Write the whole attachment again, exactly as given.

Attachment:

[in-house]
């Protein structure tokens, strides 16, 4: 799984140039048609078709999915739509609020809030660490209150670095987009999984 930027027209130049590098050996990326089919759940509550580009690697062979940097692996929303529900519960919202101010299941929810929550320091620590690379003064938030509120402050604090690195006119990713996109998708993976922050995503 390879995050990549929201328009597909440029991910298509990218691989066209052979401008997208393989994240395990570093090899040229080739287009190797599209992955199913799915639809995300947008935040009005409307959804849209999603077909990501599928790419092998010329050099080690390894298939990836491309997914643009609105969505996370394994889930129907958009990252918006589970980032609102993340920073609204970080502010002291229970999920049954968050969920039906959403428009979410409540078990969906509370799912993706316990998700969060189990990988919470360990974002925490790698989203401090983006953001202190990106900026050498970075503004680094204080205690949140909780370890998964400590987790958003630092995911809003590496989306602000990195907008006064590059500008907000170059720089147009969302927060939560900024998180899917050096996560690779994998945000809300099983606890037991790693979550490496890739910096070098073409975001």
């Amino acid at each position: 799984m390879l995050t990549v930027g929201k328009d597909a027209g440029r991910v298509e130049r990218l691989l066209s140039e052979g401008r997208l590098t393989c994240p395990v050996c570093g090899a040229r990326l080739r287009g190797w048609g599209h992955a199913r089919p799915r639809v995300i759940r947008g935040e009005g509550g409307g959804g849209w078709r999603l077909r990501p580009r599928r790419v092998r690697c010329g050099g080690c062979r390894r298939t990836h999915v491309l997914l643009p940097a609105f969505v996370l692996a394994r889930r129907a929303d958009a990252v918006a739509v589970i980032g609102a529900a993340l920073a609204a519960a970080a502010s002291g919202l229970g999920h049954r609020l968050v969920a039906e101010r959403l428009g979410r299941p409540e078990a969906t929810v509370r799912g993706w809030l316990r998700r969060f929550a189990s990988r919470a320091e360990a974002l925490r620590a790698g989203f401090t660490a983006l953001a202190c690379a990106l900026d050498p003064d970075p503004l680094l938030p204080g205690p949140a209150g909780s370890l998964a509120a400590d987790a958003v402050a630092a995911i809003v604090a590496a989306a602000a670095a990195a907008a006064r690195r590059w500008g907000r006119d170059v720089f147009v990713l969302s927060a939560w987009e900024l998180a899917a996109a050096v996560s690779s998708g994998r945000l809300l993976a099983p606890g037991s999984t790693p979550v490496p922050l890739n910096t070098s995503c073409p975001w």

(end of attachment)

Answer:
[in-house]
């Protein structure tokens, strides 16, 4: 799984140039048609078709999915739509609020809030660490209150670095987009999984 930027027209130049590098050996990326089919759940509550580009690697062979940097692996929303529900519960919202101010299941929810929550320091620590690379003064938030509120402050604090690195006119990713996109998708993976922050995503 390879995050990549929201328009597909440029991910298509990218691989066209052979401008997208393989994240395990570093090899040229080739287009190797599209992955199913799915639809995300947008935040009005409307959804849209999603077909990501599928790419092998010329050099080690390894298939990836491309997914643009609105969505996370394994889930129907958009990252918006589970980032609102993340920073609204970080502010002291229970999920049954968050969920039906959403428009979410409540078990969906509370799912993706316990998700969060189990990988919470360990974002925490790698989203401090983006953001202190990106900026050498970075503004680094204080205690949140909780370890998964400590987790958003630092995911809003590496989306602000990195907008006064590059500008907000170059720089147009969302927060939560900024998180899917050096996560690779994998945000809300099983606890037991790693979550490496890739910096070098073409975001």
């Amino acid at each position: 799984m390879l995050t990549v930027g929201k328009d597909a027209g440029r991910v298509e130049r990218l691989l066209s140039e052979g401008r997208l590098t393989c994240p395990v050996c570093g090899a040229r990326l080739r287009g190797w048609g599209h992955a199913r089919p799915r639809v995300i759940r947008g935040e009005g509550g409307g959804g849209w078709r999603l077909r990501p580009r599928r790419v092998r690697c010329g050099g080690c062979r390894r298939t990836h999915v491309l997914l643009p940097a609105f969505v996370l692996a394994r889930r129907a929303d958009a990252v918006a739509v589970i980032g609102a529900a993340l920073a609204a519960a970080a502010s002291g919202l229970g999920h049954r609020l968050v969920a039906e101010r959403l428009g979410r299941p409540e078990a969906t929810v509370r799912g993706w809030l316990r998700r969060f929550a189990s990988r919470a320091e360990a974002l925490r620590a790698g989203f401090t660490a983006l953001a202190c690379a990106l900026d050498p003064d970075p503004l680094l938030p204080g205690p949140a209150g909780s370890l998964a509120a400590d987790a958003v402050a630092a995911i809003v604090a590496a989306a602000a670095a990195a907008a006064r690195r590059w500008g907000r006119d170059v720089f147009v990713l969302s927060a939560w987009e900024l998180a899917a996109a050096v996560s690779s998708g994998r945000l809300l993976a099983p606890g037991s999984t790693p979550v490496p922050l890739n910096t070098s995503c073409p975001w």